As designers we think highly of our chosen profession, but do we really deliver?
Sure we make the world prettier, but we also try to make it work better. We clean up and organize our small corner of the world, whether that be on the web or in print. We try to make our clients or employers more successful by lending our knack for creative thinking and understanding of visual communication to everything from their products and services to their marketing. For years we’ve asked the world to take what we do seriously and stressed the “the value of design” and it appears as though that message has largely sunken in. Has design finally arrived? Is it the vital cultural force and strategic advantage we’ve always claimed it to be? The proof of it’s strategic advantage has never been more clear, but what of it as a cultural force? Does it give back to the community? Does it improve not only how our businesses are run or products conceived, but also how we live our lives?
This is the question we should be asking ourselves. Do we want to continue on as a group of designers, talking to other designers about design? Or do we want to do more. Charitable motivations aside, and forgive me if this is cynical, but I’d assert that it is vital for the continuing advancement of our profession that we seek to do more.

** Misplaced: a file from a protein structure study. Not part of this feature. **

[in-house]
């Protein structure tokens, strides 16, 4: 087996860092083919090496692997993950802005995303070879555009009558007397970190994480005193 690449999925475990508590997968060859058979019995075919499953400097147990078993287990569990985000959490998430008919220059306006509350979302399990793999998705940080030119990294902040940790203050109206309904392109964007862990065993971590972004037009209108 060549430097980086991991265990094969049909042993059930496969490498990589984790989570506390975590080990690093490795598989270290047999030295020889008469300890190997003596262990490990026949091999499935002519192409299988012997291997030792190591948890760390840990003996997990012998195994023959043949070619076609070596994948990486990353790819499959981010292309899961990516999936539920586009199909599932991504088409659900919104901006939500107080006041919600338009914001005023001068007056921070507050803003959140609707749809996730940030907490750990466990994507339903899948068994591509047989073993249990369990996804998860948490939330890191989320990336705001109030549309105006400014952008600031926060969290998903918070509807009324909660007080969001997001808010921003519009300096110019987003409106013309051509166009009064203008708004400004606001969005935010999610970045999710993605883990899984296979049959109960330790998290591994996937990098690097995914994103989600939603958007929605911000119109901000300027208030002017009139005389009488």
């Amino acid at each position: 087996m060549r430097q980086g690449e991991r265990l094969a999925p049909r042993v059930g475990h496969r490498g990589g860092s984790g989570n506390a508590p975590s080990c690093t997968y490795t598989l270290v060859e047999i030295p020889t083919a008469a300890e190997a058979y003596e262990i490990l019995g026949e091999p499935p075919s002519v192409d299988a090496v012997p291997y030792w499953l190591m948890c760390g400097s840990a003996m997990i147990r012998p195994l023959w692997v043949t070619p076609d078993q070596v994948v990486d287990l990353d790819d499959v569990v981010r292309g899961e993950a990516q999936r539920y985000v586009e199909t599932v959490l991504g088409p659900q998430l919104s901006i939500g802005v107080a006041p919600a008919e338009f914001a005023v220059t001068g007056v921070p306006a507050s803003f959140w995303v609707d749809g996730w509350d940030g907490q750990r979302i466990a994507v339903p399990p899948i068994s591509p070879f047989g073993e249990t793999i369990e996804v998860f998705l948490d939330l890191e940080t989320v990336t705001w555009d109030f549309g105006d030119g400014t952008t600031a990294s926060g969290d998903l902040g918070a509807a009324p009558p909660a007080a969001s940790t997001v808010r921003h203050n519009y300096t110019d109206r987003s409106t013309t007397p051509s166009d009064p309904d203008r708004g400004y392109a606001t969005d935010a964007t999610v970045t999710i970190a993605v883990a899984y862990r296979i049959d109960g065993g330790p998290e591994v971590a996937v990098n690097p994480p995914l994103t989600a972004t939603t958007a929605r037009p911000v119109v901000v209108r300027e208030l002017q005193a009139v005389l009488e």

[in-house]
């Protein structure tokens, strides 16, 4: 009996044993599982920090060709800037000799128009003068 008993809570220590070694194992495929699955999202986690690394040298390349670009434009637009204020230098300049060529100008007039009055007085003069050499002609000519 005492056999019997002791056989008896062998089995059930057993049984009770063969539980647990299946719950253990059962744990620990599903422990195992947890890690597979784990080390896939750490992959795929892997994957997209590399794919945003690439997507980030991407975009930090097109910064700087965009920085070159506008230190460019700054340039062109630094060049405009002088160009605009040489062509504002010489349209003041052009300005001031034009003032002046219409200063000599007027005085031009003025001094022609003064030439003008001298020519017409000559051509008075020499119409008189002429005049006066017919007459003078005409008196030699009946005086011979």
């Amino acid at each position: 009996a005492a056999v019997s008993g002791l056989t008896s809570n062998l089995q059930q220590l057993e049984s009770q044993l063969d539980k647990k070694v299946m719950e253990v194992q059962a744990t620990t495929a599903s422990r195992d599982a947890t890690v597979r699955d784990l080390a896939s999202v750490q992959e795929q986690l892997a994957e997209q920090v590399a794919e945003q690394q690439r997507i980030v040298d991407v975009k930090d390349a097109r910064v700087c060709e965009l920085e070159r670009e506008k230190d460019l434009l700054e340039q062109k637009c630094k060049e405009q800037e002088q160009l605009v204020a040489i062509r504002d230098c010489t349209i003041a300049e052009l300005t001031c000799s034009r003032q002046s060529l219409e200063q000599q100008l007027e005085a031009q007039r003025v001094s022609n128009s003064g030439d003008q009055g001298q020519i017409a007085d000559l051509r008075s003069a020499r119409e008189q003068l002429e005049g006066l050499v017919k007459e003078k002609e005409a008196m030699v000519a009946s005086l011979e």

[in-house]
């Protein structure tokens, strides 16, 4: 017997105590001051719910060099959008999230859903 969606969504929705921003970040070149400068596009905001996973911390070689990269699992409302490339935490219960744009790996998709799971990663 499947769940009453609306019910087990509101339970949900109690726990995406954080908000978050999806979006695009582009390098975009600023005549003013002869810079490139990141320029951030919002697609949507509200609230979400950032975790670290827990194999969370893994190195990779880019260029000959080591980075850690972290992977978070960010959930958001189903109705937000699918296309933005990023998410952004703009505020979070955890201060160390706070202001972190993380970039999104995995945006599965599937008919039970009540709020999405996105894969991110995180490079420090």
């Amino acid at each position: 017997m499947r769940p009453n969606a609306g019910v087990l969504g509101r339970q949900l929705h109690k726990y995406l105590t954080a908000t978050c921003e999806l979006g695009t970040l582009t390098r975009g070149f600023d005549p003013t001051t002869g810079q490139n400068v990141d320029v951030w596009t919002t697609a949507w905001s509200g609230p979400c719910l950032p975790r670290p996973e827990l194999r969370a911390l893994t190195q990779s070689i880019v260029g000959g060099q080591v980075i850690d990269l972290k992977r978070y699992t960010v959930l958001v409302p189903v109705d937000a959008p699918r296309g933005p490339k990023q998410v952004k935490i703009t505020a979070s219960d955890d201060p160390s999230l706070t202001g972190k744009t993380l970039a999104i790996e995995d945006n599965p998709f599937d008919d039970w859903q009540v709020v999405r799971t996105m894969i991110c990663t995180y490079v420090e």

Design for social good puts designers at the center of the community.
When we take our skills and turn them toward effecting change, or aiding others who seek to do the same we expose our skills to the community around us in a way that demonstrates the value of what we bring to the table. As an organization designers can provide meaningful examples of Design’s potential to the community.
Design for good means more than posters.
Posters are a terrific medium for communicating bold ideas and provoking dialogue, but we have other tools in our belt. Design is utilized across a spectrum of needs and we’ve demonstrated that our thought processes can yield positive results beyond graphic design.
We should do work for free. And we should be doing it more often. Lawyers and architects have understood this for years. The AIA encourages it’s members to pledge 1% of their time to pro-bono work. The American Bar Association sets the standard at 50 hours. At one time there was discussion of AIGA calling on designers to set a standard of 5%. I'm not sure why that died out, but I support it fully.
Nothing to it but to do it.
I choose join designers around the country who are lending their talent to social causes, and pledge to donate at least 5% of my time over the next 12 months to social impact groups and charitable causes..